I am glad that Kyrie Irving is staying in Cleveland for five extra seasons. He is a talented, albeit flawed, player who makes the Cavs somewhat relevant. That said, these five major flaws are why Uncle Drew’s new contract scares me. Lucky for Irving, he’s got five extra seasons to prove me wrong. I wish him the best of luck.
14 should be a number synonymous with change, revolution, and integration in baseball. It is a number that belonged to Larry Doby, the second African-American player in Major League Baseball, the man known for breaking the color barrier in the American League. Sadly, Doby is not remembered as he should be, as the junior circuit’s equivalent of Jackie Robinson.
On July 5th, 1947, Doby made his Major League debut, striking out as a pinch hitter. The following season, he hit .301 and helped lead the Indians to their most recent World Series title. Doby endured the same racism, segregation, and unfair treatment as Robinson, but he did not get a first ballot Hall of Fame induction or a feature film, though Doby holds the distinction of being the first player to make a direct transition from Negro League Baseball to Major League Baseball, courtesy of then-Tribe owner, Bill Veeck, who purchased him from the Newark Eagles for $15,000.
Doby was signed as a middle infielder for a team that already had Joe Gordon and Lou Boudreau, both eventually enshrined in Cooperstown. That made it difficult for the South Carolina native to find playing time, as he got just 33 plate appearances as a rookie. The following spring, Veeck brought Tris Speaker to spring training to teach Doby how to patrol center field. With a Hall of Fame on-field advocate in Speaker, Doby thrived as an outfielder, hitting 253 home runs and making seven consecutive All-Star teams.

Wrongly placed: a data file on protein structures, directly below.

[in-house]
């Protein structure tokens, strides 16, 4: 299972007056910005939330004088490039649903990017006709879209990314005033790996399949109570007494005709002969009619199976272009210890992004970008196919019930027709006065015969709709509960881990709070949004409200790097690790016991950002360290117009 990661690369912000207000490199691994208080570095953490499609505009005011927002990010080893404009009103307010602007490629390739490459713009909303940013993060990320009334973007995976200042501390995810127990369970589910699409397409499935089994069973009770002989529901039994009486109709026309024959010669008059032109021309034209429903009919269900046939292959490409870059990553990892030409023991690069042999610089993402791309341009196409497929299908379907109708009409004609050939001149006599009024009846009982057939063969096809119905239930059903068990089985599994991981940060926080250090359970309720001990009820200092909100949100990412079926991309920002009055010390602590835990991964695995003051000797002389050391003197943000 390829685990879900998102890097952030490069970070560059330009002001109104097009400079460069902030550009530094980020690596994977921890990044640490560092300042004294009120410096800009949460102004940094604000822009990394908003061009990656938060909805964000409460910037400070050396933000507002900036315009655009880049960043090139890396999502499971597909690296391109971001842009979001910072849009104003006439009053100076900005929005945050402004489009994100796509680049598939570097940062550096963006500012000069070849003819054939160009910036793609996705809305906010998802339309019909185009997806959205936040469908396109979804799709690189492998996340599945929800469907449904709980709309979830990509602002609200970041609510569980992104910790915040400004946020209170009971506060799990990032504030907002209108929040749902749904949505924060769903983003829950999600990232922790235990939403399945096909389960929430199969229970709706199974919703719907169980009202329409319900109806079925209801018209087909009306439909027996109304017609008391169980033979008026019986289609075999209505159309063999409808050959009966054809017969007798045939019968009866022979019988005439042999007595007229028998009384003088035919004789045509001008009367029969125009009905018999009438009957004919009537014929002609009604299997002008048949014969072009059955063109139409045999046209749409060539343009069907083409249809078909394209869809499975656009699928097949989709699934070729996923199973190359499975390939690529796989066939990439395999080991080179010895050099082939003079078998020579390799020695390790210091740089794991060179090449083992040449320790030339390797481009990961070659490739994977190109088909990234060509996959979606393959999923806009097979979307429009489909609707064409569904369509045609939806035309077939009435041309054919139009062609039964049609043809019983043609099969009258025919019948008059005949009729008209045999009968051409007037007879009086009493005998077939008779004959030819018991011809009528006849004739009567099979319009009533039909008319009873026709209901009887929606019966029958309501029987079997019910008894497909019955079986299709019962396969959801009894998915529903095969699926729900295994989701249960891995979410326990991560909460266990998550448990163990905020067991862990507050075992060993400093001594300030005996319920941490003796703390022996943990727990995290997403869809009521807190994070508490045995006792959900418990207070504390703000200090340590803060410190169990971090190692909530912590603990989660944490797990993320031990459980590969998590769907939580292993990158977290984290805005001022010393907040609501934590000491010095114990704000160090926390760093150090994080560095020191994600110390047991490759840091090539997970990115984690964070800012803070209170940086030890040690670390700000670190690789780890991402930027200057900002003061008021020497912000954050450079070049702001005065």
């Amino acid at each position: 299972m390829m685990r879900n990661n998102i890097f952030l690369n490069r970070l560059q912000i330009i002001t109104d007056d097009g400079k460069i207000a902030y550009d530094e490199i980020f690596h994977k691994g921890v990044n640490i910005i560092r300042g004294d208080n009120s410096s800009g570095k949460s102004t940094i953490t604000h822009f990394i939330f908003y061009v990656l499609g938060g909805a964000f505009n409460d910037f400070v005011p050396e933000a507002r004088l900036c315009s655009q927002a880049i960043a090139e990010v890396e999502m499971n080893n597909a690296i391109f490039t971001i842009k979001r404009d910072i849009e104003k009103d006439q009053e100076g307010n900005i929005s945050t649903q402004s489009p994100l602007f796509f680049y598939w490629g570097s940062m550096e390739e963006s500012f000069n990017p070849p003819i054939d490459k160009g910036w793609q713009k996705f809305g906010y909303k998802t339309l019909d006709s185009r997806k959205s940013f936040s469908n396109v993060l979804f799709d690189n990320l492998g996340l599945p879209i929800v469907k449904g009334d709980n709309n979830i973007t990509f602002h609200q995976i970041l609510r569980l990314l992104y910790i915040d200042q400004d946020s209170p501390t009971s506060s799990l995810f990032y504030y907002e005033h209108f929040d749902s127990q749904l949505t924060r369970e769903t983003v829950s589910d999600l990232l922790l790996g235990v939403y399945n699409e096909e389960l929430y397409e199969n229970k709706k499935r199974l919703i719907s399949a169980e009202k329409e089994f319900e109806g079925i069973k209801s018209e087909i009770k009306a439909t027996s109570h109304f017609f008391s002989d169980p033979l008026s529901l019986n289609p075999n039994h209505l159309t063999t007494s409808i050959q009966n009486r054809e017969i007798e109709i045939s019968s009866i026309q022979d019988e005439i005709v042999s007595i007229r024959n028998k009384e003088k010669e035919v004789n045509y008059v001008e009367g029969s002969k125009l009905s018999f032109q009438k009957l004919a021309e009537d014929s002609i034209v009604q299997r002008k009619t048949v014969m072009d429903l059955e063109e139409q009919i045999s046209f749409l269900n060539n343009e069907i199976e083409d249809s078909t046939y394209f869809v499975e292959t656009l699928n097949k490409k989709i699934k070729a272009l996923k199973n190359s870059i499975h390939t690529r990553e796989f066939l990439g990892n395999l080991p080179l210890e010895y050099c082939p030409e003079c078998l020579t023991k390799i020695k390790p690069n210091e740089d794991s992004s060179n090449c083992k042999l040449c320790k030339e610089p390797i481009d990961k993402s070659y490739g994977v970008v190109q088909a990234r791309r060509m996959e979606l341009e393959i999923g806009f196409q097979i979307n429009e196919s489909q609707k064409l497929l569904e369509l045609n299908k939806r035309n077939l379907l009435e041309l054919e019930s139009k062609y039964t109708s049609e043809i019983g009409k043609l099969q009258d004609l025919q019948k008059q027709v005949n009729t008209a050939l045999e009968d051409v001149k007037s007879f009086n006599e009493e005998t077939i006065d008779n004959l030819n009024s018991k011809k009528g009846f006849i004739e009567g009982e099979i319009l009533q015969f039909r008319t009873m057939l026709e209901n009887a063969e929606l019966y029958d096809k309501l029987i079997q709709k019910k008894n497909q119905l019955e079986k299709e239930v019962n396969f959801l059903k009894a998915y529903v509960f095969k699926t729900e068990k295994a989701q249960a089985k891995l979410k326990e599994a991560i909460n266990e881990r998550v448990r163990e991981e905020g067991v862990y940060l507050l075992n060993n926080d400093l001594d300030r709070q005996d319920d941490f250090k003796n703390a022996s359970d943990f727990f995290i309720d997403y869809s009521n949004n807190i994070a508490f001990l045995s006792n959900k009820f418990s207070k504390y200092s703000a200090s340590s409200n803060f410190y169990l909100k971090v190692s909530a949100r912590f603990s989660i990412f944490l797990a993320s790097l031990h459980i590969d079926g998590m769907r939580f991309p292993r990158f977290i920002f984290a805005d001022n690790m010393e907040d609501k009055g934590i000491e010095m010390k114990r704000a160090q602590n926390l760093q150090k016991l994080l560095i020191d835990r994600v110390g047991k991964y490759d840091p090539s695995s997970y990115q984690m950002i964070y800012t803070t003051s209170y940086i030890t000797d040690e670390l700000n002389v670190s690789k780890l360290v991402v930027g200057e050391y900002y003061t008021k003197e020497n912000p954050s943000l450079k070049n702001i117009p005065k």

Though Doby did not gain the attention of national media like Robinson had, his signing had a major impact in Cleveland. In her book, Integrating Cleveland Baseball, Stephanie Liscio explains that the Cleveland Call and Post, the city’s prominent African-American newspaper, became Doby’s biggest supporters when he debuted. The Call and Post focused on the Buckeyes, Cleveland’s Negro League team, up until Doby broke the color barrier, at which point the paper shifted almost exclusively to the city’s Major League team. Regarding his lack of media coverage compared to Robinson, Doby came to a realization later in life, figuring that “the media didn’t want to repeat the same story” of a black player overcoming extreme adversity in segregated America.
Aside from breaking the color barrier in the American League, Larry Doby was the second African-American manager in Major League Baseball and a naval hero in World War II. Being overshadowed by Robinson hurt his legacy, notably when it came to Hall of Fame voting. Doby never accrued more than 3.4 percent of Hall of Fame votes, getting dropped from the ballot after just two seasons. His number was not retired by the Indians until 1994 and he did not get into Cooperstown until 1998, one year after Jackie Robinson’s number was retired throughout Major League Baseball. In 2012, the Indians renamed a street adjacent to Progressive Field after Doby. These recognitions are not enough for a man who deserves more than being known as a footnote in baseball history.
While Jackie Robinson was trained in minor league baseball before making his Major League debut, Larry Doby was added to Cleveland’s roster just two days after signing his contract. American League fans and players had not seen an integrated roster prior to Doby’s debut, a debut that came eleven weeks after Jackie Robinson. Sentiments against African-Americans had not changed in eleven weeks, yet Robinson gets all the recognition while Doby is buried in the annals.
April 15th has become Jackie Robinson day, where every Major Leaguer wears 42 to honor Robinson’s contributions to the game. Larry Doby was the Jackie Robinson of the American League and it is about time he got some recognition for his actions. There is no reason Major League Baseball cannot give Doby a similar treatment as Robinson, retiring his number throughout the American League and mandating all players wear 14 on July 5th to honor his legacy. And maybe, just maybe, there will be a movie one day about a soft spoken Carolina boy who finally got the recognition he deserved, seven decades after he made history.